Breakdown #3: Campaign Finance Reform
Hard money and soft money. PACs. “Citizens United”. Some of you might be wondering, just what the hell is up with campaign finance reform? Relax, I’m here to break it down for you.
One of the most contentious issues of this election is campaign finance reform. It is common knowledge that right now the Republicans are outraising and outspending Democrats easily. Just how is this happening, and why is it so much easier than it used to be? So let’s start at the beginning. Running a major political campaign costs millions and millions of dollars - money for staff, offices, campaign buses, advertisements on tv and radio, etc. Campaign finance refers, quite simply, to how campaigns are paid for.
There used to be very stringent rules on how a political campaign could raise and spend money. The Federal Election and Campaigning Act (FECA) was enacted in 1971 and improved dramatically on campaign finance regulations previously filled with easy loopholes. FECA instituted more stringiest disclosure requirements (politicians had to make it known where their money was coming from) for candidates, political parties, and PACs. Briefly, a PAC is a Political Action Committee, a group of people who get together to support a candidate or party. FECA was amended in 1974 and again in 1976 to comply with Buckley vs. Valeo, a court case which ruled that some of FECA’s limits were limits on free speech, and there unconstitutional. Buckley vs. Valeo ruled that contributions to political campaigns were a form of free speech under the First Amendment. Congress could no longer limit how much a candidate, a campaign committee, or an individual/organization spent on an election, but it did continue to limit contributions to congressional candidates and force reporting of such contributions.
In effect, Buckley vs. Valeo allowed for candidates to spend unlimited amounts of Hard Money. Hard money is money contributed directly to a political candidate and subject to approval and regulation by the Federal Election Committee (FEC).
Thing stayed the way they were for a generation, until the Bipartisan Campaign Reform Act (BCRA, also known as the McCain-Feingold Act after the two senators who sponsored it) of 2002. The BCRA was put in place predominantly because soft money was becoming prolific in politics. Soft money is money not given directly to a candidate or his campaign but to Democratic or Republican National Committees, or PACs. Effectively, people and corporations were getting around limits placed on hard money by giving large amounts of money to PACs with their interest at heart, or the political parties themselves, and with a wink and a nudge telling them “you know what to do”. The BCRA banned soft money expenditure by political parties (even for state or local races), and further regulated hard money. It also regulated electioneering communications (issue advocacy advertisements that name a federal candidate within 30 days of a caucus or 60 days of a general election) paid for by corporations or unions. Though a court case called McConnell vs. FEC (2003) disputed the legality of the BCRA, the restrictions were upheld…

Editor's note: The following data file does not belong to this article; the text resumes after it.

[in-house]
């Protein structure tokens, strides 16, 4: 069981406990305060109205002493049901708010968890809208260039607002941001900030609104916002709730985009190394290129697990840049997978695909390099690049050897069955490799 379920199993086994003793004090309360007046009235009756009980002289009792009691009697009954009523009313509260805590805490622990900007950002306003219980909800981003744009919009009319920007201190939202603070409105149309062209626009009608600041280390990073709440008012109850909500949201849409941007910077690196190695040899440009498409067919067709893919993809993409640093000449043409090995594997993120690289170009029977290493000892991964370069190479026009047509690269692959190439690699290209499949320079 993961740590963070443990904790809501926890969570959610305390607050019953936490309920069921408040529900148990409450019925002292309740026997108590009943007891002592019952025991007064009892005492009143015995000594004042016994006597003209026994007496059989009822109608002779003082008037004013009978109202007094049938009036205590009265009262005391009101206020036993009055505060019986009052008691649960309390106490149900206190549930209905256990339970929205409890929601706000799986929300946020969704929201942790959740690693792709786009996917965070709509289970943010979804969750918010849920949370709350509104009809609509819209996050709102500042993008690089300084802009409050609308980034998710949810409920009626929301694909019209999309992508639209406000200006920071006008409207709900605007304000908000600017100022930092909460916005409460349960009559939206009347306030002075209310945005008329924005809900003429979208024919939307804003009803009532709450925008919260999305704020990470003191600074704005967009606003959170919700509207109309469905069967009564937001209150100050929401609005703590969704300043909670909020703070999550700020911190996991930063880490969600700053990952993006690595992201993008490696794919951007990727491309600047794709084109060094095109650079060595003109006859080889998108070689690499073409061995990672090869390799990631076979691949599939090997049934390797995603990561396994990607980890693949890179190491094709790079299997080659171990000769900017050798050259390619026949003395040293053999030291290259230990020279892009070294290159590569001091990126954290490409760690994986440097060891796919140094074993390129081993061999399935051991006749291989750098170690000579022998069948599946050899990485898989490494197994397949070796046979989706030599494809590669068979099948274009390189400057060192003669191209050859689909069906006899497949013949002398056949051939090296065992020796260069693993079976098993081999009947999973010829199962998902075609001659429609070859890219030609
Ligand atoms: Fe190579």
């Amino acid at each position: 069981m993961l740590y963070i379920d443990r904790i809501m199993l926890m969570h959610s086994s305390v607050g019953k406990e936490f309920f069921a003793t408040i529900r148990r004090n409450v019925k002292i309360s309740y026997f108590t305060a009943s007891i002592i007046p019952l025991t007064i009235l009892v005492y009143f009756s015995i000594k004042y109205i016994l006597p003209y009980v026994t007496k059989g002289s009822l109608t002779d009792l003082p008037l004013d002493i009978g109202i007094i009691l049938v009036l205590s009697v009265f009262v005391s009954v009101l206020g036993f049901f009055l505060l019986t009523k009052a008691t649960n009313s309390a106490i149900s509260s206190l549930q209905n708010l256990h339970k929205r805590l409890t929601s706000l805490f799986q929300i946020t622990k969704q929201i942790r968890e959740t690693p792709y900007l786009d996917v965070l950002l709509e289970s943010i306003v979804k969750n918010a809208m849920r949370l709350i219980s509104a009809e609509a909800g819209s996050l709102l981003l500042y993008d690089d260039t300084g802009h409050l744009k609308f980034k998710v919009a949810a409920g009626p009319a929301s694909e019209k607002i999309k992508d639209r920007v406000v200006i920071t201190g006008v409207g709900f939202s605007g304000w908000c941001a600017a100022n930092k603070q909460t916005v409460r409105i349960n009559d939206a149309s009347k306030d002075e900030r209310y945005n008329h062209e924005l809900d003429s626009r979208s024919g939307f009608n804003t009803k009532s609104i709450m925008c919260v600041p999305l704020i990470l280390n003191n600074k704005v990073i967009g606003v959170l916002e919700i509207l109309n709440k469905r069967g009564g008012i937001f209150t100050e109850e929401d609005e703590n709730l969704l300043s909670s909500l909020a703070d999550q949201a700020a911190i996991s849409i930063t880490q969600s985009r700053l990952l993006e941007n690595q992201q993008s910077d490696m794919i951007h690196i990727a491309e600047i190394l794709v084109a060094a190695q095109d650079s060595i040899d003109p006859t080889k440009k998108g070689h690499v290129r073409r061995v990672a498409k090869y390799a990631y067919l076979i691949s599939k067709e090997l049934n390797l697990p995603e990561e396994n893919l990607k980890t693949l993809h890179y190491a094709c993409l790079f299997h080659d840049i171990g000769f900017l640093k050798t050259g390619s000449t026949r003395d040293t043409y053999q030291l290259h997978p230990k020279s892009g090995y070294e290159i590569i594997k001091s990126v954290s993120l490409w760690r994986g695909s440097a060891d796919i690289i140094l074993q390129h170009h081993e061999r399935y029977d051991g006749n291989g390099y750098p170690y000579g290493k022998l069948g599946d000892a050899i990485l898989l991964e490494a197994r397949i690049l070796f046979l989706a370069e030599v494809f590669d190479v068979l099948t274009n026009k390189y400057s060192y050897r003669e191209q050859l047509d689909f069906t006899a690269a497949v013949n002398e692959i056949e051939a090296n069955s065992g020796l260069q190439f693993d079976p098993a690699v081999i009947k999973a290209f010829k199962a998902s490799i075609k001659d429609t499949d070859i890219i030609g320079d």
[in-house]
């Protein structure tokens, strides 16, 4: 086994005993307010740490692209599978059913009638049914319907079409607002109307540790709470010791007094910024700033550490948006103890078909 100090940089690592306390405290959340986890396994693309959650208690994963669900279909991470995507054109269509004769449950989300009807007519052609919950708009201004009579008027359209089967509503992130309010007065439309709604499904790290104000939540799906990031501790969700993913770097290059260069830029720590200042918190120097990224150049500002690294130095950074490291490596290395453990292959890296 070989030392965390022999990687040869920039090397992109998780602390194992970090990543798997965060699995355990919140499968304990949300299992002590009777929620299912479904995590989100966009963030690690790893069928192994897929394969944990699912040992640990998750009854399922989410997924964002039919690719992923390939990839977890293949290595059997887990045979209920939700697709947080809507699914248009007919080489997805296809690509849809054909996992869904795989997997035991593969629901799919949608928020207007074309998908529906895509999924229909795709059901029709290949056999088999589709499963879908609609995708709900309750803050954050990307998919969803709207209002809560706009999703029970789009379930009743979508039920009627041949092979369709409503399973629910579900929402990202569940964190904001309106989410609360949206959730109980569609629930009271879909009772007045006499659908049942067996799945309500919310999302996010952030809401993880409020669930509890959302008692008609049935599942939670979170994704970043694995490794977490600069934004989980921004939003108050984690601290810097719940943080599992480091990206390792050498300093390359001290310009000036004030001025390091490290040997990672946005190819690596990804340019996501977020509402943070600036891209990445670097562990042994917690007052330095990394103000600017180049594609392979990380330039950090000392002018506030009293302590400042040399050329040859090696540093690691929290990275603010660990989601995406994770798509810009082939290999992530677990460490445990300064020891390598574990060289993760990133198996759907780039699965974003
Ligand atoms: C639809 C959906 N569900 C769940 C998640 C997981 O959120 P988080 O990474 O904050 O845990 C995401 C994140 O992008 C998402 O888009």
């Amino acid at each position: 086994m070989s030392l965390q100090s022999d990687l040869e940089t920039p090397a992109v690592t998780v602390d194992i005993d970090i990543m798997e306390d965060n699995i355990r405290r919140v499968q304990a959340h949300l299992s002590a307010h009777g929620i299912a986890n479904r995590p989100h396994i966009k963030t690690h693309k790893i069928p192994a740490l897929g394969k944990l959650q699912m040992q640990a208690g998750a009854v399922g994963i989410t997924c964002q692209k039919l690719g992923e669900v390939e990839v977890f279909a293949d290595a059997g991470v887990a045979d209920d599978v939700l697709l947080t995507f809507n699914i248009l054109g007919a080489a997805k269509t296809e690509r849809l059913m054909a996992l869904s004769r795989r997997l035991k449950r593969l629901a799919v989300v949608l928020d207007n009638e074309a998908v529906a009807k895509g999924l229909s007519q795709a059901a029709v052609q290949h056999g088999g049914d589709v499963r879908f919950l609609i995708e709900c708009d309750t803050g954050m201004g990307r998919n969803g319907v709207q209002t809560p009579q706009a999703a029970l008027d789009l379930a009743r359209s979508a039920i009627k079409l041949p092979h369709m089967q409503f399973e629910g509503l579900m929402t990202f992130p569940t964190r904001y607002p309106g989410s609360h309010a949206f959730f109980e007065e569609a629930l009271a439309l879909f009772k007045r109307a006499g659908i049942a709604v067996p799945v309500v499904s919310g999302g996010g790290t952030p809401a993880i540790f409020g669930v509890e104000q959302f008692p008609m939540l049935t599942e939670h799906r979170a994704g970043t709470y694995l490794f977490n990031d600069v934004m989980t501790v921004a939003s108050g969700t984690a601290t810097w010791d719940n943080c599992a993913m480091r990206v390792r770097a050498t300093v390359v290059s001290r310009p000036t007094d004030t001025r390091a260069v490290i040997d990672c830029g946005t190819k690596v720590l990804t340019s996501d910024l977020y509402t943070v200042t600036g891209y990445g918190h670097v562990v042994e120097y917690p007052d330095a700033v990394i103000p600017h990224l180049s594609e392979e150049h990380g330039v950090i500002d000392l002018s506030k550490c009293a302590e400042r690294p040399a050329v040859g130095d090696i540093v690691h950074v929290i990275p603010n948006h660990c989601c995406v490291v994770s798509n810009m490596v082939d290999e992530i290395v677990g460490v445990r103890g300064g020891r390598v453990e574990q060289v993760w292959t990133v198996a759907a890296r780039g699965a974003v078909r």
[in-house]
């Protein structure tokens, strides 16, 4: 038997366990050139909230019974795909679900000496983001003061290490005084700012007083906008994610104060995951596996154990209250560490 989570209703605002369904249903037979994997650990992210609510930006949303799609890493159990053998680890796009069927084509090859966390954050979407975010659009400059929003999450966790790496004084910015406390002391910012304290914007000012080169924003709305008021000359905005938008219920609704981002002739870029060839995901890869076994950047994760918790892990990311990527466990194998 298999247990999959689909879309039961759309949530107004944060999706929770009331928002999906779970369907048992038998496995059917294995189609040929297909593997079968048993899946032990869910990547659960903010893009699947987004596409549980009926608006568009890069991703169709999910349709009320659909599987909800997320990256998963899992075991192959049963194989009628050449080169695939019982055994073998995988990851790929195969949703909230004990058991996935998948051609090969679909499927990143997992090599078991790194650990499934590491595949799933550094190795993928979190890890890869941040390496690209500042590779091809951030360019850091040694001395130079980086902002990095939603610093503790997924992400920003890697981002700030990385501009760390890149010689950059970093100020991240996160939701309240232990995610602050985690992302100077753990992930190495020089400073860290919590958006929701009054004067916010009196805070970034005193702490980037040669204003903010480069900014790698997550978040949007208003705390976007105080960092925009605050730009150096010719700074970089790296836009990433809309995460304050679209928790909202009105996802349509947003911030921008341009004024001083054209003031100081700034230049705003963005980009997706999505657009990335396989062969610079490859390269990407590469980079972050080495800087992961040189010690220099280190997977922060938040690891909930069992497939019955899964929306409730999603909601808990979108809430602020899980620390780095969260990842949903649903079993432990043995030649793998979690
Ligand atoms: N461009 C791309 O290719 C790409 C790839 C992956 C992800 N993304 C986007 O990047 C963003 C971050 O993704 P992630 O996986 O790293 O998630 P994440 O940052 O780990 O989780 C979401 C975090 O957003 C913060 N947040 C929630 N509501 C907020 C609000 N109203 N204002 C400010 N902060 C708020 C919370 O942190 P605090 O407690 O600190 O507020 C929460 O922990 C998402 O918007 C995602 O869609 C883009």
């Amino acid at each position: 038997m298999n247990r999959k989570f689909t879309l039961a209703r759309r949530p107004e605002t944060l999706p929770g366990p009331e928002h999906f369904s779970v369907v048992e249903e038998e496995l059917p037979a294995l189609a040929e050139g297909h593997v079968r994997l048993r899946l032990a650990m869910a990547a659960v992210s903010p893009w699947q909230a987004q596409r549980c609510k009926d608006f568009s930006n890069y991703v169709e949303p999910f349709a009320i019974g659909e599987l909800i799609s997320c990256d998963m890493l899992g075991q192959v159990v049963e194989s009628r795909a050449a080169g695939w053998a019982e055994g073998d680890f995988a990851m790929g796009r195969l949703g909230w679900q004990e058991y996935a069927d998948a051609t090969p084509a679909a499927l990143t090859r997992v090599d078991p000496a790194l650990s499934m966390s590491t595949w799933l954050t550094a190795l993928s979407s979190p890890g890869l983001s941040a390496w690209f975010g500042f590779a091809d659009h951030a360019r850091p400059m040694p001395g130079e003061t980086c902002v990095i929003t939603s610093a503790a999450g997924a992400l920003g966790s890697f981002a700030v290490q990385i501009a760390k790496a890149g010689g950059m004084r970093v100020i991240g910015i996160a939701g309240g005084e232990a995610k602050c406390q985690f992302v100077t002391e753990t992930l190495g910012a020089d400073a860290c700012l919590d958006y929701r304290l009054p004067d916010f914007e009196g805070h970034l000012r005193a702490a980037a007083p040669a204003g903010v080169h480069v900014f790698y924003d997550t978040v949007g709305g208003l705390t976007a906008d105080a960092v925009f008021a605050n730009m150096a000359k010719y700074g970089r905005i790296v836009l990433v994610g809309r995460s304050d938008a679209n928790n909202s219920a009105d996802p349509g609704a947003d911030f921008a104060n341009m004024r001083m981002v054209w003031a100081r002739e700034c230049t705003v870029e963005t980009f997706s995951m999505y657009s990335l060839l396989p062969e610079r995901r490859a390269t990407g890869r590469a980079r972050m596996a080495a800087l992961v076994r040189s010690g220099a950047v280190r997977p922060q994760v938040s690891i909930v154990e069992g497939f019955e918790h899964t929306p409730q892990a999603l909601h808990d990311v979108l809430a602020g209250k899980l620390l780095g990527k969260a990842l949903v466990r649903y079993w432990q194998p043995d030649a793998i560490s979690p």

Until the court case Citizens United vs. FEC in 2010. This case, which made its way all the way up to the Supreme Court, ruled that corporate donations could not be limited, and that corporations could participate in electioneering communications. Furthermore, they were not subject to a blackout period before the election. The Supreme Court ruled that political speech is indispensable to a democracy and is no less valuable coming from a corporation than from an individual. Corporate funding of political broadcasts in candidate elections was no longer allowed to be limited and was ruled protected under the First Amendment. The case removed restrictions on expenditures from corporate profits for express advocacy of a candidate.
This is the current state of campaign finance reform. Corporations can and will deluge an election with advertisements for a candidate who holds their interests most closely at heart, with no restrictions or blackout periods. Some argue that corporations are people too and should be able to voice their opinion. Others argue that allowing businesses to flood their money and influence into an election completely distorts the election process. The decision is yours to make.
Taken almost exclusively from notes taken in Professor Judith Russell’s “Introduction to American Politics”, Columbia University, Spring 2011.
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